Last update:
2014-05-22

Panchet Dam and the Damodar Valley Project, Jharkhand, India

Description:

Panchet Dam is an earthen dam constructed on Damodar River at Panchet. The dam was constructed under the highly popular and ambitious multipurpose river valley project, called the Damodar Valley Corporation (DVC). The overall project was taken as the first river valley project in post independent India that included a number of dams, hydro power stations and a barrage. The Panchet dam site is located in District Dhanbad, State Jharkhand and was commissioned in 1958. The site is about 20 KM from Asansol an industrial town of West Bengal. The dam and its catchment area fall in both Jharkhand and West Bengal State of India [1, 2, 5].

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Basic Data
Name of conflict:Panchet Dam and the Damodar Valley Project, Jharkhand, India
Country:India
State or province:Jharkhand
Location of conflict:Panchet, District-Dhanbad
Accuracy of locationHIGH (Local level)
Source of Conflict
Type of conflict. 1st level:Water Management
Type of conflict. 2nd level:Dams and water distribution conflicts
Land acquisition conflicts
Interbasin water transfers/transboundary water conflicts
Specific commodities:Electricity
Land
Water
Project Details and Actors
Project details

The dam is about 40.84 meter in height and about 6777 meter in length. The reservoir traps a catchment area of 10.961 sq kilometer. The annual average annual basin precipitation is 114 cm and the average annual run off is 4540 million cubic m. At the dam site, the maximum observed flood (June 1949) was 8558 cusec. For the project, the spillway design flood that was adopted was 17853 cusec. Two units of 40 MW has been installed at the power house for generation of hydropower [1,2].

Project area:7,275
Type of populationRural
Affected Population:73,650 families
Start of the conflict:06/12/1959
Company names or state enterprises:Damodar Valley Corporation from India
Relevant government actors:Government of India
Environmental justice organizations (and other supporters) and their websites, if available:Khotigrosto Sangram Samiti, Trinamool Congress Party (Political Party), Jharkhand Mukti Morcha (Political Party)
Conflict and Mobilization
IntensityMEDIUM (street protests, visible mobilization)
Reaction stageMobilization for reparations once impacts have been felt
Groups mobilizing:Farmers
Local ejos
Landless peasants
Local government/political parties
Neighbours/citizens/communities
Social movements
Forms of mobilization:Blockades
Development of a network/collective action
Official complaint letters and petitions
Public campaigns
Street protest/marches
Strikes
Impacts of the project
Environmental ImpactsVisible: Loss of landscape/aesthetic degradation, Large-scale disturbance of hydro and geological systems, Surface water pollution / Decreasing water (physico-chemical, biological) quality, Groundwater pollution or depletion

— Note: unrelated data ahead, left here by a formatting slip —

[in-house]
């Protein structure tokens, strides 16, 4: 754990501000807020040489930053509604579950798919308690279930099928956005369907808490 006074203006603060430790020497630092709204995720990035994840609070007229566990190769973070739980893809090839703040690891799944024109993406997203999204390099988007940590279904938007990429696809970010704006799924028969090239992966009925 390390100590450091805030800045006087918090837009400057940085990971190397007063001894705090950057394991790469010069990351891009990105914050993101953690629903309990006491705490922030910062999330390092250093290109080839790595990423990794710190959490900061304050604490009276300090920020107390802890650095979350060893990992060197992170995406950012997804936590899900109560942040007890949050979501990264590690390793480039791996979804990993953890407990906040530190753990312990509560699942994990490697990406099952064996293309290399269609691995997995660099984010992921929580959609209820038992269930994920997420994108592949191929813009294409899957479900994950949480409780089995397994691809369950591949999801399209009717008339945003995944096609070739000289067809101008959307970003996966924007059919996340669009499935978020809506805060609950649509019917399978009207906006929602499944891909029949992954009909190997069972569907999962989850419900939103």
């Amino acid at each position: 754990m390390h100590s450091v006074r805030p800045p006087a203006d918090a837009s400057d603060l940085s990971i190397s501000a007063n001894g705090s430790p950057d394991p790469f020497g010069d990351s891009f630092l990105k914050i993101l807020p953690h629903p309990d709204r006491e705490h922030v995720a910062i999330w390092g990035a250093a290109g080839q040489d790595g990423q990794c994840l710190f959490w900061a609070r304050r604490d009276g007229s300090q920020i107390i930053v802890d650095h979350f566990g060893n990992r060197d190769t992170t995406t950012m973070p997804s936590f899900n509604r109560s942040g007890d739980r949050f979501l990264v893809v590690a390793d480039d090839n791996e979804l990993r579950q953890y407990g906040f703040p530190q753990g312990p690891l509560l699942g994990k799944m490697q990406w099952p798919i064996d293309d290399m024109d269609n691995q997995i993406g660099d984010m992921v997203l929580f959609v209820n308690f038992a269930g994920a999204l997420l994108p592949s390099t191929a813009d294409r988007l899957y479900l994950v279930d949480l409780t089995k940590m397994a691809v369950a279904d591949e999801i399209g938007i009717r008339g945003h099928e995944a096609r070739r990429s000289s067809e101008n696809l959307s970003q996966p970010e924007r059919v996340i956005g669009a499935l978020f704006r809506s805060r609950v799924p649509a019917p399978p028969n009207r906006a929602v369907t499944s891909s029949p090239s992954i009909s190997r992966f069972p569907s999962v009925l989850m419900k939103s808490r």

Potential: Biodiversity loss (wildlife, agro-diversity), Deforestation and loss of vegetation cover, Reduced ecological / hydrological connectivity
Socio-economical ImpactsVisible: Displacement, Violations of human rights, Land dispossession, Loss of landscape/sense of place, Loss of traditional knowledge/practices/cultures, Specific impacts on women
Potential: Loss of livelihood
Outcome
Project StatusIn operation
Conflict outcome / response:Migration/displacement
Under negotiation
Application of existing regulations
Development of alternatives:Protestors have asked the DVC management to open a dialogue. Protestors have threatened that if the authorities fail meet their demands they will disrupt work at the dam site [3]
Do you consider this an environmental justice success? Was environmental justice served?:No
Briefly explain:The affected families had been told that they would be compensated, but nothing has happened. DVC officials said the corporation had given jobs to 4,862 affected villagers in the 1950s. Then, in 1977, a compensation package was announced and jobs were given to another 102 people. DVC officials also said that affected villagers will be considered if they show valid documents of their possession.
Local Member of Parliament had raised the issue in Indian Parliament and urged DVC to employ the kin of those affected. Other local political leaders are skeptical about DVC’s intention. They expressed their doubt that many of the affected landless people are now too old to work. So the compensation packages for these people are irrelevant now after so many decades [3].
Sources and Materials
Related laws and legislations - Juridical texts related to the conflict

DVC Act
[click to view]

References to published books, academic articles, movies or published documentaries

[5] A. Nandy , Dams and dissent: India’s first modern environmental activist and his critique of the DVC project Futures 33 (2001) 709–731
[click to view]

[1] Hydrology and Water Resources of India, Sharad K. Jain, Puspendra K Agarwal and Vijay P. Singh
[click to view]

Links to general newspaper articles, blogs or other websites

[2] Dams and Barrages
[click to view]

[3] Panchet dam: Land protest after 56
[click to view]

Dams and Barrage
[click to view]

[4] The Temple Sites at Telkupi (“Bhairavasthan”) Jaina Architectural Remains Submerged by Panchet Dam in Jharkhand and West Bengal
[click to view]

A REPORT ON THE IMPACT OF FARAKKA BARRAGE ON THE HUMAN FABRIC
[click to view]

Related media links to videos, campaigns, social network

Indefinite Dharna by Damodar Valley Projects Adivasis (in Hindi)
[click to view]

Other documents

Panchet Dam
[click to view]

Meta information
Contributor:Swapan Kumar Patra
Last update22/05/2014
Comments
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